REFILE (June 26)-Nikkei drops as China worries linger; retail investors sell small caps

Thu Jun 27, 2013 9:50pm EDT

* Nikkei off 1.0 pct, Topix down 0.9 pct
    * Mothers index nosedives on retail investors' selling
    * China cash crunch worries still weigh - analysts
    * Market to resume upward trend after July poll - Goldman
Sachs

    By Ayai Tomisawa
    TOKYO, June 26 (Reuters) - Japan's Nikkei share average
dropped below the 13,000-mark on Wednesday in volatile trade as
worries about a cash crunch in China remained, while the mood
was soured by retail investors' heavy selling in small cap
stocks.
    The benchmark Nikkei ended 1.0 percent lower at
12,834.01. Early in the session, it was up as much as 1.7
percent on robust U.S. data and assurances from China's central
bank that it will offer funds to banks if needed.
    The market turned down as investors responded to falling Dow
Jones Industrial Average futures , which indicated U.S.
stocks likely will fall when trading opens on Wednesday.
    "Investors who are trading in Asian trading hours are
monitoring China, while they shift their attention to U.S.
futures in the afternoon," said Nobuhiko Kuramochi, a strategist
at Mizuho Securities.
    Also hurting sentiment was selling in small-to-mid size
stocks by retail investors, triggering a sharp sell-off in the
Mothers market, which nosedived 12 percent.
    "Small caps are mainly owned by retail investors, but hedge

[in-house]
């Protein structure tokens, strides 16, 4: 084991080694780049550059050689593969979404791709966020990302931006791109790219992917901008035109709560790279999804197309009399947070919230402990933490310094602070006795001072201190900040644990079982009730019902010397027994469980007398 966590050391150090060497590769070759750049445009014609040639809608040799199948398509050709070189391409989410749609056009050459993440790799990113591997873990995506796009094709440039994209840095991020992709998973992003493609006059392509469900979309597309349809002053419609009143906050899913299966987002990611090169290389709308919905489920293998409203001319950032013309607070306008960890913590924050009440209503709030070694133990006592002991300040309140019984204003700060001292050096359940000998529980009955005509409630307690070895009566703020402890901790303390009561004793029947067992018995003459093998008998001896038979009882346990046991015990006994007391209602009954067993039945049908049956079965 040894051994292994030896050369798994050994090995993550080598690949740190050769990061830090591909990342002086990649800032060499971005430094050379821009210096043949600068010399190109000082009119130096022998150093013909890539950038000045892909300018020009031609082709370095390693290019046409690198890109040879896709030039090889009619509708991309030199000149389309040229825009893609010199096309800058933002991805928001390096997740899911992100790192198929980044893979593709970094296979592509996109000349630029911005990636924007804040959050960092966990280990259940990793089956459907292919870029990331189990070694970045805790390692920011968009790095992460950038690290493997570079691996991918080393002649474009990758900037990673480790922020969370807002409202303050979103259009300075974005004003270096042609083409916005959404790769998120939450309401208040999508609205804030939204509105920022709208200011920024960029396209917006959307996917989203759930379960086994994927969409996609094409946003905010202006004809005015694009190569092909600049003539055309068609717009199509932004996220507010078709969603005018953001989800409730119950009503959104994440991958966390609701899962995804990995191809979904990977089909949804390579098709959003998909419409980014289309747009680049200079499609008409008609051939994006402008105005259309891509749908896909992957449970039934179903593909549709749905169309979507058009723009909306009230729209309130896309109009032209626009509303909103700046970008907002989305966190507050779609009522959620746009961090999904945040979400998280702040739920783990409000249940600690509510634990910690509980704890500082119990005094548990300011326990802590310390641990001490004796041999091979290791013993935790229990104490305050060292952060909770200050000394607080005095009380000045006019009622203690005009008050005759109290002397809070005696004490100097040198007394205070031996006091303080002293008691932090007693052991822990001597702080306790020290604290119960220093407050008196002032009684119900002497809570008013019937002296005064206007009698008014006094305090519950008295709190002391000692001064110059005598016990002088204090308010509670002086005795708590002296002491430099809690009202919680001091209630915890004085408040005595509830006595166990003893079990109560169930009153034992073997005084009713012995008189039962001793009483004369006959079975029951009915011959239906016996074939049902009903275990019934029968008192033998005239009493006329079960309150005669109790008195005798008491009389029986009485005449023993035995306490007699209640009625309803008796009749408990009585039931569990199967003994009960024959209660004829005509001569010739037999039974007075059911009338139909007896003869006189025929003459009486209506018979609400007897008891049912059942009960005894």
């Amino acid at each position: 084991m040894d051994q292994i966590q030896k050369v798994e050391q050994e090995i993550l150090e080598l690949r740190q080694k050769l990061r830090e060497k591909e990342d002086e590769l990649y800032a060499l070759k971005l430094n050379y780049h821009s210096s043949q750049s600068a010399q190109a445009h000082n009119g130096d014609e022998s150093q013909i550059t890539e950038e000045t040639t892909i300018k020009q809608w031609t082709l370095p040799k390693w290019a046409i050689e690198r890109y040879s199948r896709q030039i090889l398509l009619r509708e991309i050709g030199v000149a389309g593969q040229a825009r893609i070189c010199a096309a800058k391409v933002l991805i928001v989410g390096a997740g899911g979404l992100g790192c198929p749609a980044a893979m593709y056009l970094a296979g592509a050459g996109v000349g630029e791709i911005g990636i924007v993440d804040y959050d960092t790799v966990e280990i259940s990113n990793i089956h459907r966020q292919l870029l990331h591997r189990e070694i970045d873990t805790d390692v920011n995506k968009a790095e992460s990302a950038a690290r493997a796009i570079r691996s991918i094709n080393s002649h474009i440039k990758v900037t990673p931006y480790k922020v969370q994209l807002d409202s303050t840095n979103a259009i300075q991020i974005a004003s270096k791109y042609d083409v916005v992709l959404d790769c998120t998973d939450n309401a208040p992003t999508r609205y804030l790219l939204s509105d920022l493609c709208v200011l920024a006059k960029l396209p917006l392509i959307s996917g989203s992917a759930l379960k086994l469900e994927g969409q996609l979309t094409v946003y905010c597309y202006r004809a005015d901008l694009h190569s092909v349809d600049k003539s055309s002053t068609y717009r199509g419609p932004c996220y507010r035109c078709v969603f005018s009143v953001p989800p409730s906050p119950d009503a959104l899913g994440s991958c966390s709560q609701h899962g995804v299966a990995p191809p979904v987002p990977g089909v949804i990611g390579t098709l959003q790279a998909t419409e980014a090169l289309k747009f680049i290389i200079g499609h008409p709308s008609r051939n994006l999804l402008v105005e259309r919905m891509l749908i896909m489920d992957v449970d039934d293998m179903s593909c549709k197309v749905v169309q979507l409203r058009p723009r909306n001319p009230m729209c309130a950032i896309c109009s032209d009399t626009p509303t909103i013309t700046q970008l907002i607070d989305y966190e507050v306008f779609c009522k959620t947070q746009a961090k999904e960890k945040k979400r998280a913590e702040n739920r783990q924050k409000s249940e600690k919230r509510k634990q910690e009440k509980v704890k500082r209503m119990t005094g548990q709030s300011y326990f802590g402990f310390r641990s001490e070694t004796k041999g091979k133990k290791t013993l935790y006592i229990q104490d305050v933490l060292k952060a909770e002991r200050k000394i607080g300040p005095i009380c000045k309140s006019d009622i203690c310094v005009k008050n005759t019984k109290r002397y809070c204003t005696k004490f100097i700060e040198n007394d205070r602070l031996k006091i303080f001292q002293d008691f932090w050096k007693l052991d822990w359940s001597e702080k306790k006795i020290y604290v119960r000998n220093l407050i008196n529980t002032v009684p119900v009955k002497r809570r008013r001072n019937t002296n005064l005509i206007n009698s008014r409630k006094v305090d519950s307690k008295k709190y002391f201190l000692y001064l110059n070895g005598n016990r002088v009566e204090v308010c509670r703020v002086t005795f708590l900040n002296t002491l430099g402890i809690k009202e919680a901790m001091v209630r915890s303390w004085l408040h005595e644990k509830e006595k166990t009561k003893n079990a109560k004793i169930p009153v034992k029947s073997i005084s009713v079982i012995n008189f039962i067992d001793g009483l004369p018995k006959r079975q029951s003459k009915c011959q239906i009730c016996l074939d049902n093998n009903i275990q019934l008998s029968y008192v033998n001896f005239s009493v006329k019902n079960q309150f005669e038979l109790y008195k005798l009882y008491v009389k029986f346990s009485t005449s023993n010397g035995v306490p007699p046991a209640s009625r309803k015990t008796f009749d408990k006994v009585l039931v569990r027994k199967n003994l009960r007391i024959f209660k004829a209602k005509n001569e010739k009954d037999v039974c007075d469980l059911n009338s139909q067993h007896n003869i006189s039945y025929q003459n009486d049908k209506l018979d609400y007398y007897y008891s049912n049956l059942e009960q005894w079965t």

funds also own them as they chase short-term momentum. When
retail investors sell them heavily, hedge funds bear a liquidity
risk and have to cut losses," said Yasuo Sakuma, portfolio
manager at Bayview Asset Management.
    Biochemical companies PeptiDream Inc sank 28
percent, Takara Bio Inc nosedived 15 percent and Soiken
Holdings Inc tumbled 13 percent.
    The broader Topix shed 0.9 percent to 1,069.28.
    Market players said that foreign investors and retail
investors remained worried that China was sliding towards a
liquidity crisis. They added that concerns about the U.S.
Federal Reserve's plan to scale back its stimulus also kept them
from investing in risky assets.
    "Worries over China's banking system and economy still weigh
on the markets," said Hiroaki Hiwada, a senior strategist at
Toyo Securities.
    China's central bank said late Tuesday that it had given
cash to some institutions facing temporary shortages and would
continue to do so if needed. 
    In spite of the comments, the Nikkei China 50 index 
fell 0.6 percent, while companies with high exposure to China
weakened, with Hitachi Construction Machinery Co 
falling 2.1 percent and Fanuc Corp dropping 1.6
percent.
    The benchmark Nikkei has dropped more than 19 percent since
reaching a 5-1/2-year high on May 23, hurt by slowing growth in
China, fears of a pullback in U.S. stimulus and disappointment
over the Japanese government's recently unveiled growth
strategy.
    
    GOLDMAN UPBEAT ON LONG-TERM PROSPECTS
    Goldman Sachs, however, remained upbeat on the market,
reiterating its 12-month Nikkei target of 17,000, 32 percent
above Wednesday's close.
    "The Japanese market's current consolidation phase may
persist until the July 21 Upper House elections," the brokerage
wrote in a note.
    "But beyond the elections, the market is likely to resume an
upward trend, driven by reform progress, additional policy
stimulus measures, positive earnings surprises, and confirmation
of a domestic macro recovery," it said.
    The Nikkei index is still up 23 percent this year, helped by
Prime Minister Shinzo Abe's sweeping fiscal and monetary
expansionary policies aimed at pulling the world's third-biggest
economy out of a two-decade long slump.